In short, therefore, with ‘positive fear’ we are mentally as well as emotionally overwhelmed by, (and duly impressed with), something about someone, or something about some matter, because we have great respect for it, and it means more to us than anything else.
Moreover because we are overwhelmed and impressed by such things as the correctness or excellence of something, or by the greatness or majesty of someone, this causes us to want to stand for, or be identified with, such correctness or excellence. Or it causes us to want to submit to someone’s greatness or majesty and do things his way, in preference to following the course of others, or being identified with others, who are inappropriately impressed with other things.
Now this ‘positive fear’ is the kind of fear that Paul is talking about in such places as II Corinthians 7:1; Ephesians 5:21 and 6:5; Philippians 2:12; and Colossians 3:22. And as is evident from the immediate context of each of these places, (or from what has been set forth in the context leading up one or more of these places), specific information is given in each context about such things as correctness, or excellence, or virtue, or greatness, and the like, which God has designed to effectually overwhelm and impress us and therefore cause us to have ‘positive fear.’
With this being so, verses such as these then exhort us to do what they say in response to having ‘positive fear’ for either the correctness, or excellence, or virtue, or greatness, etc., of what is being spoken about in the context.
Therefore when, for example, in II Corinthians 7:1 Paul says…
1 Having therefore these promises, dearly beloved, let us cleanse ourselves from all filthiness of the flesh and spirit, perfecting holiness in the fear of God. (II Corinthians 7:1)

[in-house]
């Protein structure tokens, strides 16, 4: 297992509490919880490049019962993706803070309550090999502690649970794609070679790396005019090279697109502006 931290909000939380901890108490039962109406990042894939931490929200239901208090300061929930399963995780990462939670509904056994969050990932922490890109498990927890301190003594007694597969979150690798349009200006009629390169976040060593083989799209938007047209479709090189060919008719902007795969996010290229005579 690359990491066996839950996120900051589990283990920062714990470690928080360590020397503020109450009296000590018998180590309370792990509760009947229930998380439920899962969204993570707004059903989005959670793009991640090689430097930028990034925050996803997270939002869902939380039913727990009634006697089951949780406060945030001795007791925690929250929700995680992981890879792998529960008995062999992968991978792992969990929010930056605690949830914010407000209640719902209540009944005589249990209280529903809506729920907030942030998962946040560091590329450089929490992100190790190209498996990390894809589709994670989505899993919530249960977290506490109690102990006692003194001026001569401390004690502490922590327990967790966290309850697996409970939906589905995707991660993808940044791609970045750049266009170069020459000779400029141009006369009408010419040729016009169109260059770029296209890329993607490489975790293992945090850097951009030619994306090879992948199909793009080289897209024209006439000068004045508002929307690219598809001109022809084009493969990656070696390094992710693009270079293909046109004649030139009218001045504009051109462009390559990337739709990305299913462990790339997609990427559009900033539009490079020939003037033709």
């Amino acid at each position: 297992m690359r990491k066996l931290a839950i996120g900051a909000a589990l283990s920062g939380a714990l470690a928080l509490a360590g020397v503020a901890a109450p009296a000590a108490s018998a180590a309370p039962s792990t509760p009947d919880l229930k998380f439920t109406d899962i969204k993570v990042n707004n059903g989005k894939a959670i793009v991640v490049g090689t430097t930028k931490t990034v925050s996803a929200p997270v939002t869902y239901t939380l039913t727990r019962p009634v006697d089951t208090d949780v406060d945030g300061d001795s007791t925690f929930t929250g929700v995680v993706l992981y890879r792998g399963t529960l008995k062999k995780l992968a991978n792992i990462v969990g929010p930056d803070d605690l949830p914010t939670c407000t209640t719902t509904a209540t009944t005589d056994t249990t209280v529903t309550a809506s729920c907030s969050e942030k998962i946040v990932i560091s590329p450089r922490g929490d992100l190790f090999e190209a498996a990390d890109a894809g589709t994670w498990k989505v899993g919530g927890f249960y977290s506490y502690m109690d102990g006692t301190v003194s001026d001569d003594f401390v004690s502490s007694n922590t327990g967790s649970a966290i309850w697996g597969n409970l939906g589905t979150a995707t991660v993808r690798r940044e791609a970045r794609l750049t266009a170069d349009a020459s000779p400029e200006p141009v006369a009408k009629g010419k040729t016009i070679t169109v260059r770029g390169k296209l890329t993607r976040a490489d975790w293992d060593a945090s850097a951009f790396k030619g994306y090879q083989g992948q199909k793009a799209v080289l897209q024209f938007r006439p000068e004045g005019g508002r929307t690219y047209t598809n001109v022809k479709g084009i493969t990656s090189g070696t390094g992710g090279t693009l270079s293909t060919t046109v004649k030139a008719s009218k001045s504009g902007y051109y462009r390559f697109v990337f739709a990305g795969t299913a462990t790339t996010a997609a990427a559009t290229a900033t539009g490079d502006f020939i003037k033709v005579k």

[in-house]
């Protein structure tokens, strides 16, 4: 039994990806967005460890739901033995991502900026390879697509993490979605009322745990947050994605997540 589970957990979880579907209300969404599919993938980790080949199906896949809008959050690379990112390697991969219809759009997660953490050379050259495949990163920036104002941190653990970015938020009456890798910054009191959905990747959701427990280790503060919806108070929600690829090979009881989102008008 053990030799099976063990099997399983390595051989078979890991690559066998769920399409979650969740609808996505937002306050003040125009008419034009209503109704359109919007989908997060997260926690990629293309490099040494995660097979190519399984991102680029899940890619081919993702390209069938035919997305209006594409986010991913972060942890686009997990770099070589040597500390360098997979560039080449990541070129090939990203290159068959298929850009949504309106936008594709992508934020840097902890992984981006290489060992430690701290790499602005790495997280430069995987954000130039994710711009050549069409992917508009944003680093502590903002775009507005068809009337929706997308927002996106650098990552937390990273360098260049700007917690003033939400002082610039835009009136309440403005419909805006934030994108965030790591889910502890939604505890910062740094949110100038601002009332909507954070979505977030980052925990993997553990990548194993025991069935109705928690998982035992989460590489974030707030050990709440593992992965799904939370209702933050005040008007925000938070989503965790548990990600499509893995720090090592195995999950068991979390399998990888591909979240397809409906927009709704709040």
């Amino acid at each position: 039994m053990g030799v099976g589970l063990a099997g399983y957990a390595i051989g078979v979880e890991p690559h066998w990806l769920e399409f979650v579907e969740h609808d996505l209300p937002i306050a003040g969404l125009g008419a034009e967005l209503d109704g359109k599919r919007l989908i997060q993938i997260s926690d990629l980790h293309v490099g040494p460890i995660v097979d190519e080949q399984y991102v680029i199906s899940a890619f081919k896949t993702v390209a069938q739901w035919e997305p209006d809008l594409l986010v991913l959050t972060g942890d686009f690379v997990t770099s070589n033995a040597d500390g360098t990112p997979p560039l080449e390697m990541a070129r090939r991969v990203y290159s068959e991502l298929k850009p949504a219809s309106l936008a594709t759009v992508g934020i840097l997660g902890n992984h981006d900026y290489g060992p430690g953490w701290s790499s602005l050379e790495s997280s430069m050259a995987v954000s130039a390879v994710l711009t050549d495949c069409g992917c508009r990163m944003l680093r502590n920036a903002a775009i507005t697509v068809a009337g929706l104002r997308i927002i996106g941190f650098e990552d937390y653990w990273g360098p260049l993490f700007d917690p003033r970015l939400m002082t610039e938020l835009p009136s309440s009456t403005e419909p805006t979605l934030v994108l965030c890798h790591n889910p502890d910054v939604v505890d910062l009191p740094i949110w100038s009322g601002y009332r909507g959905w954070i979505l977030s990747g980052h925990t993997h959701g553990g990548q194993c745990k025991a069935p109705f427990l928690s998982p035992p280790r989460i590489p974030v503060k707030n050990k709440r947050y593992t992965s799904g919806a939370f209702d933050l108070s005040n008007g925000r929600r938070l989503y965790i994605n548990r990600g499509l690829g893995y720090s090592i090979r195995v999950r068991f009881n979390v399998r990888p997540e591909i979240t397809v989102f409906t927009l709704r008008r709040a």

…the “fear of God” that Paul says we should have is ‘positive fear.’ And it comes from the overwhelming and exceedingly impressive nature of the grandeur and glory of what our sonship status is all about, and of what it means for us to live as “the sons of God” that we are. Which is what Paul reminds us of, and reproves both the Corinthians and us about, in the preceding verses.
Hence in view of this particular ‘positive fear of God’ we ought to be caused to want to ‘perfect holiness’ as the “sons” that we are by completely disassociating ourselves from the damaging effects of the ungodly enticements of this world, no matter how popular, attractive, persuasive, or pleasant they may be.
So once again it is ‘positive fear’ that Paul is talking about in such verses as you have cited. And ‘positive fear’ is not only legitimate for us to have, but especially in this present dispensation of God’s grace it is fully appropriate for us to operate upon it.
For ‘positive fear’ is one of the main motivations for a “son” as he responds to his father and lives his sonship life according to the curriculum that his father has given him.
Therefore with us having received “the adoption of sons” in this present dispensation, ‘positive fear’ is naturally a big issue between us and God our Father in His program and dealings with us, just as Paul’s frequent references to it testify.
– K.R. Blades